Katie Greene is out of place. She ought to be in New York, or at a push Canada. Shizuoka, Japan, was never meant to be her home. But after her mum’s death that is where she has ended up, living with her aunt Diane. Everything about the place is strange and it’s hard coping with the loss of her mum and trying to adapt to a new culture and language.
Her new school brings its own challenges: after-school clubs and cram schools, cleaning the toilets, indoor slippers and outdoor shoes. It’s her struggle with footwear etiquette that alters her experience, turning it from tough to mind-boggling. She gets in the middle of a messy break-up and catches the attention of school bad boy Yuu Tomohiro. He’s got issues of his own.
Katie is fairly sure she saw one of Tomohiro’s drawings move, but that couldn’t possibly be right. Things get weirder when one of her doodles seems to come to life until her pen inexplicably shatters sending ink spilling everywhere. Is it a coincidence that Tomohiro was standing in the classroom doorway at just that moment? They are drawn together despite their friends’ attempts to keep them apart and their own tendency to push each other away. There is something powerful and ancient calling one to the other.
I thought Ink had some real strengths. Katie’s problems learning to fit in were nicely done, and I could relate to her there easily. Finding yourself thrown into a culture that is so different to your own must be incredibly daunting. She doesn’t even have the familiarity of the same script, and learning to write Japanese characters is hard. I liked how she copes and tries to fit in, trying new foods and hobbies. She also makes some lovely friends who help her a great deal. I also liked how resilient Katie is; she doesn’t lack guts and for that I salute her!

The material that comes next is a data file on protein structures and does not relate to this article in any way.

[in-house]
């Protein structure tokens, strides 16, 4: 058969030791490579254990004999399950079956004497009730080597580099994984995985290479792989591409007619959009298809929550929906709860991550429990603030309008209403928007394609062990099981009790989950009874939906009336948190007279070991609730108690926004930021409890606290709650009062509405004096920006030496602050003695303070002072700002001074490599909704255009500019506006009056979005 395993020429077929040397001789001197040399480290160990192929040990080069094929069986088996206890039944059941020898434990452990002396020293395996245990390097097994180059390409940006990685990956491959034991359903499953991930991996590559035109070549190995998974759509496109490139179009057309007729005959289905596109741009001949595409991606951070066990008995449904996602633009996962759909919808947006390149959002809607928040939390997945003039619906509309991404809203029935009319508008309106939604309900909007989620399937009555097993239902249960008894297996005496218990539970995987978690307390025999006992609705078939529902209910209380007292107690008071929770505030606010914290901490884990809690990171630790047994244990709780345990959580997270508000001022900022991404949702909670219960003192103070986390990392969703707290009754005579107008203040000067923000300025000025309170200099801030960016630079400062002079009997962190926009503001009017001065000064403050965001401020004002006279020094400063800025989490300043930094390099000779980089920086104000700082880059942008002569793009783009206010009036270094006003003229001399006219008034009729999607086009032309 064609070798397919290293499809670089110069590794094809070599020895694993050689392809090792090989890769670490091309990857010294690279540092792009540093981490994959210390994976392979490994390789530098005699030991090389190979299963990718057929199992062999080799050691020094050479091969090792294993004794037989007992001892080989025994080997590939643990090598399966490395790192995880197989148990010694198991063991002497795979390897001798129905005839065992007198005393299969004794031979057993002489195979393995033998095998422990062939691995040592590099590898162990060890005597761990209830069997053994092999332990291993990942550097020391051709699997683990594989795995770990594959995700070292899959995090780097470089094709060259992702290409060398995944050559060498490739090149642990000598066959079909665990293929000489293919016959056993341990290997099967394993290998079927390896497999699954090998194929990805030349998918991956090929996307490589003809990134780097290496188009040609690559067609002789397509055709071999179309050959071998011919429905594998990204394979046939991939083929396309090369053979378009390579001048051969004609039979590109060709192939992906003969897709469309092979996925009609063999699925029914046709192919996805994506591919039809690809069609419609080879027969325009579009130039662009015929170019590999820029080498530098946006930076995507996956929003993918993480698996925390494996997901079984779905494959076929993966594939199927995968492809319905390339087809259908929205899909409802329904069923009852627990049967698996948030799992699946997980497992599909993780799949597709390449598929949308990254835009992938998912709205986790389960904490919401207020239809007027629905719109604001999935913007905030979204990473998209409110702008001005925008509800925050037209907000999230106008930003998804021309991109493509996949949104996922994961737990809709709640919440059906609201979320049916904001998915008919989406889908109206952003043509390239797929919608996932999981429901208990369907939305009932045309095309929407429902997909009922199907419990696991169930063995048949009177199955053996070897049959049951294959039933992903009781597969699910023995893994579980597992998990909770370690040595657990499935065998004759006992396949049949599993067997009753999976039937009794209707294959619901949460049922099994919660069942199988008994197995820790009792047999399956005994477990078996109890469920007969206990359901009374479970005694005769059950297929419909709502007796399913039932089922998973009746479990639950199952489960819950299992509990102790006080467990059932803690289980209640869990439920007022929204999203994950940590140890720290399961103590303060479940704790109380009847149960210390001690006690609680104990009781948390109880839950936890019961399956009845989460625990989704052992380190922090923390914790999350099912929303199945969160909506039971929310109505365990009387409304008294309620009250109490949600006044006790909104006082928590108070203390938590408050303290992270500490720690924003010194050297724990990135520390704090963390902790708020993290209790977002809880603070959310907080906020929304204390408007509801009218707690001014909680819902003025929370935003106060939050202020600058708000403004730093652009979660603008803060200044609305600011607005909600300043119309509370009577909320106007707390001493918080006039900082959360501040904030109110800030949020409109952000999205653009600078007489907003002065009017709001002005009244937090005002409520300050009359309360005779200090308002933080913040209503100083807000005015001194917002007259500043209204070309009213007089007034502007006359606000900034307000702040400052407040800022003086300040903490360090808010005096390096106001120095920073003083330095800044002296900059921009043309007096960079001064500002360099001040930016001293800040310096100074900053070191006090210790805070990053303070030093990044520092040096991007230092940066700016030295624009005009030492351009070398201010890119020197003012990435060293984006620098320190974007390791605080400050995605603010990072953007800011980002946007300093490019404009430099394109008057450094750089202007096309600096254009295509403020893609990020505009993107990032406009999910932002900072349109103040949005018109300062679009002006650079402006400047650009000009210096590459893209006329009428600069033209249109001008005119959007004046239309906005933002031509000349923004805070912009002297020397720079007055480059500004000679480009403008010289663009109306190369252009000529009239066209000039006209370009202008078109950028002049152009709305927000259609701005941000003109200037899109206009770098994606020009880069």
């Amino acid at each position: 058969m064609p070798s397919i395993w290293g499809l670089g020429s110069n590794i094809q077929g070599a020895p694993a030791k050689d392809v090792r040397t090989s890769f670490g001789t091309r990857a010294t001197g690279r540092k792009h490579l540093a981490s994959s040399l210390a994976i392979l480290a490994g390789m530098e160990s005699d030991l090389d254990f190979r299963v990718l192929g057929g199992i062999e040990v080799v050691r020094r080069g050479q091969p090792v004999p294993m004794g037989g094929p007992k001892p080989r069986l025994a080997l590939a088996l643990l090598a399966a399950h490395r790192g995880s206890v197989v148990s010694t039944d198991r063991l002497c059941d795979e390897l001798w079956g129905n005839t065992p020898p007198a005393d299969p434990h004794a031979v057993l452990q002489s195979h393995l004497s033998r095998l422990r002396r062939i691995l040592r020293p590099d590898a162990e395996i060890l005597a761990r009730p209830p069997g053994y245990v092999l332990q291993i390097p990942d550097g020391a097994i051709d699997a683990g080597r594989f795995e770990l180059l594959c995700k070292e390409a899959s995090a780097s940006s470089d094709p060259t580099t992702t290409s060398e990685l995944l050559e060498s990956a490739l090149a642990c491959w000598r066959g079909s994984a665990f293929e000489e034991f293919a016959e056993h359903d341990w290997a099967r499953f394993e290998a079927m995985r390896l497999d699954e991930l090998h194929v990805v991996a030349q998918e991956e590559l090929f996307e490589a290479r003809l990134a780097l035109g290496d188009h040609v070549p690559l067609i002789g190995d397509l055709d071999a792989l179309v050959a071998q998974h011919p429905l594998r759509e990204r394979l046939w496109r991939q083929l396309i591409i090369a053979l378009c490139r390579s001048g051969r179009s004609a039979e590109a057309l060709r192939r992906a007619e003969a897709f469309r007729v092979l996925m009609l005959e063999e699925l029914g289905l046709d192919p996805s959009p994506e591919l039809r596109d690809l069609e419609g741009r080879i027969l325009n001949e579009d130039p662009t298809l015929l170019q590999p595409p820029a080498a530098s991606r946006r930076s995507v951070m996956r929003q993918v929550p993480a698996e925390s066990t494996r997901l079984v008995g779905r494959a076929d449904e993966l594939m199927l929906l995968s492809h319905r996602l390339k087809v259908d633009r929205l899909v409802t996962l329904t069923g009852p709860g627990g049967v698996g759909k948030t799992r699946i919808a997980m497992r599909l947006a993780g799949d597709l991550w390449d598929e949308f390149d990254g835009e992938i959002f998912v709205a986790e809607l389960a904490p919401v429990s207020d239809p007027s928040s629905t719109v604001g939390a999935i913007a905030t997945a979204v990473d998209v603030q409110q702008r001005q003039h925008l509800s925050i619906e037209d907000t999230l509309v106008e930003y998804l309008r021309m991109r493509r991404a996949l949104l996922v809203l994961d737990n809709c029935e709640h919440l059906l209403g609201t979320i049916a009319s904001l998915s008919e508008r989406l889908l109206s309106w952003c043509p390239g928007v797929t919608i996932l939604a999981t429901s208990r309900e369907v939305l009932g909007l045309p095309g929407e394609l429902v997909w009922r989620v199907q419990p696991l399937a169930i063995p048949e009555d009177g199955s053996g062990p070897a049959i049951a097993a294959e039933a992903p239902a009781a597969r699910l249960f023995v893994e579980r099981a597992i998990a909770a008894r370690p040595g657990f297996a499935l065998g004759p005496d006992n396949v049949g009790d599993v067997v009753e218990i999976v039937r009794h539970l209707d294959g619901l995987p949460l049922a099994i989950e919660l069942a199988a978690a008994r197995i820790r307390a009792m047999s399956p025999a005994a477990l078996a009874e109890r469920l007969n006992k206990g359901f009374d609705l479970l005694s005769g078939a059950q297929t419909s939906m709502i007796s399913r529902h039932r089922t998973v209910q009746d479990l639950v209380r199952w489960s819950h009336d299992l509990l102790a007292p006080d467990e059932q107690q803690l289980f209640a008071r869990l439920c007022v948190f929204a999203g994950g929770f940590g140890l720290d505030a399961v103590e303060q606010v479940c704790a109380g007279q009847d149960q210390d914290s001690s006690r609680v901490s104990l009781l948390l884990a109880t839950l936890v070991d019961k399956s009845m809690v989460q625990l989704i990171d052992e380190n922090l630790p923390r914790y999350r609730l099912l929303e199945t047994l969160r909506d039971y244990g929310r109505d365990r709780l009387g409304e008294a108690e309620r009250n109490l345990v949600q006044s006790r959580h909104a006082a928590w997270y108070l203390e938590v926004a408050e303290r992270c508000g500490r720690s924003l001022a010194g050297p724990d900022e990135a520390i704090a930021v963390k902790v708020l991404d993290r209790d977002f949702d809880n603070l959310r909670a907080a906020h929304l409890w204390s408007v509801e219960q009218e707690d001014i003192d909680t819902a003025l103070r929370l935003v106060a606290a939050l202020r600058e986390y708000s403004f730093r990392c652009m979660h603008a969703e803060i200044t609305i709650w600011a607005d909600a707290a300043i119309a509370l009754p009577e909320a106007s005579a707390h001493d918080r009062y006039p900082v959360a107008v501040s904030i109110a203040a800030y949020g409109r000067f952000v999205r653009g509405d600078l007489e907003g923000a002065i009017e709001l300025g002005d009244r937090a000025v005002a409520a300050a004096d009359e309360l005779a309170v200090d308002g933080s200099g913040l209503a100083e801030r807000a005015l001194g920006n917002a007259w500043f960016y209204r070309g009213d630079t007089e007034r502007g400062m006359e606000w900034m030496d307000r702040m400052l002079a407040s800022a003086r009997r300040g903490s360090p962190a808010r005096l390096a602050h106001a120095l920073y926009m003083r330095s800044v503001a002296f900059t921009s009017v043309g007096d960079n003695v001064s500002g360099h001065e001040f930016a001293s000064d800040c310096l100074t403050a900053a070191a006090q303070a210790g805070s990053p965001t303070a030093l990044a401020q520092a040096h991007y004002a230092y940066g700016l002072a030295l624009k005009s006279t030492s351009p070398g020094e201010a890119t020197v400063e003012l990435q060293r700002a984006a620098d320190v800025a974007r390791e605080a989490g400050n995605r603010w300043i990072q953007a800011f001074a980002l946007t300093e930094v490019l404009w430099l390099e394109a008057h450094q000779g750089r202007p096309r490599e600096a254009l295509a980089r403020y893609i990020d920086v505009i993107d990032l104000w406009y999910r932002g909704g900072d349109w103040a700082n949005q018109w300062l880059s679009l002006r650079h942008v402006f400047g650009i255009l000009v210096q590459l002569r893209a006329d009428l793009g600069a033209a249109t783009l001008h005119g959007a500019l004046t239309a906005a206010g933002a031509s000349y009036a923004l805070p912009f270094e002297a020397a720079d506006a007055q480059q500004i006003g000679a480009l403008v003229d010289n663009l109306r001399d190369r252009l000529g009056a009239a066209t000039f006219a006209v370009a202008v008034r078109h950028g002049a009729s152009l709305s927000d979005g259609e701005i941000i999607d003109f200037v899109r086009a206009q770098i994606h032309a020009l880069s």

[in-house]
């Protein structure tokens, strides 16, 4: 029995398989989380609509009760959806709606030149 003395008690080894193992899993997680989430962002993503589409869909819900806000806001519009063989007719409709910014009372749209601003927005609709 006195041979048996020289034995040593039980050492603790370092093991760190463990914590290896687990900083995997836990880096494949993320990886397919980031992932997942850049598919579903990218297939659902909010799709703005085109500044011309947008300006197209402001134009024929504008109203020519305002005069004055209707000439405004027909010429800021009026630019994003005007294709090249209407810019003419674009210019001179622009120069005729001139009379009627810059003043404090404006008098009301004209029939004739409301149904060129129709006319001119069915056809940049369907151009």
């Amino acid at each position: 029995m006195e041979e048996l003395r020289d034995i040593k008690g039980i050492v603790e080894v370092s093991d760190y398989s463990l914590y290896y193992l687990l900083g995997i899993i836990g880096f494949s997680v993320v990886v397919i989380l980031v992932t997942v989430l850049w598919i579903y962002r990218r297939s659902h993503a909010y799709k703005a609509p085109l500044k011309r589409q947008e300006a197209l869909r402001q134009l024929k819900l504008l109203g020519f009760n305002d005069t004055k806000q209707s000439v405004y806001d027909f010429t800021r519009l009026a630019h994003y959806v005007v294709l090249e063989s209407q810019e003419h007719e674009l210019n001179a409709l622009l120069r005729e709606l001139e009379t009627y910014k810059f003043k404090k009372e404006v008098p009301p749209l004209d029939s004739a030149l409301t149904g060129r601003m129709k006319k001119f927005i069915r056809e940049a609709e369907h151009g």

There is a bit of a dreaded love triangle going on, but with just enough ambiguity of motive on the part of the other guy that I’ll say no more about it. The supernatural element is intriguing and as this is part of a series remains rather mysterious. There’s also some heavy gang-related stuff, which becomes more central to the story later in the book. Tomohiro’s best friend is involved with people best avoided. This part of the story is probably my least favourite, because although it is pivotal I just didn’t quite believe in it. It will be interesting to see where it goes in the next book.
I enjoyed Ink, with a couple of small reservations. As I was reading it did feel a bit too long somehow, but I loved the setting and the scenes where Tomohiro and Katie share a secret place. The illustrations throughout the book are lovely and give a little extra flavour too.
My thanks to the publisher for letting me read Ink as an eARC via NetGalley. The book is available now.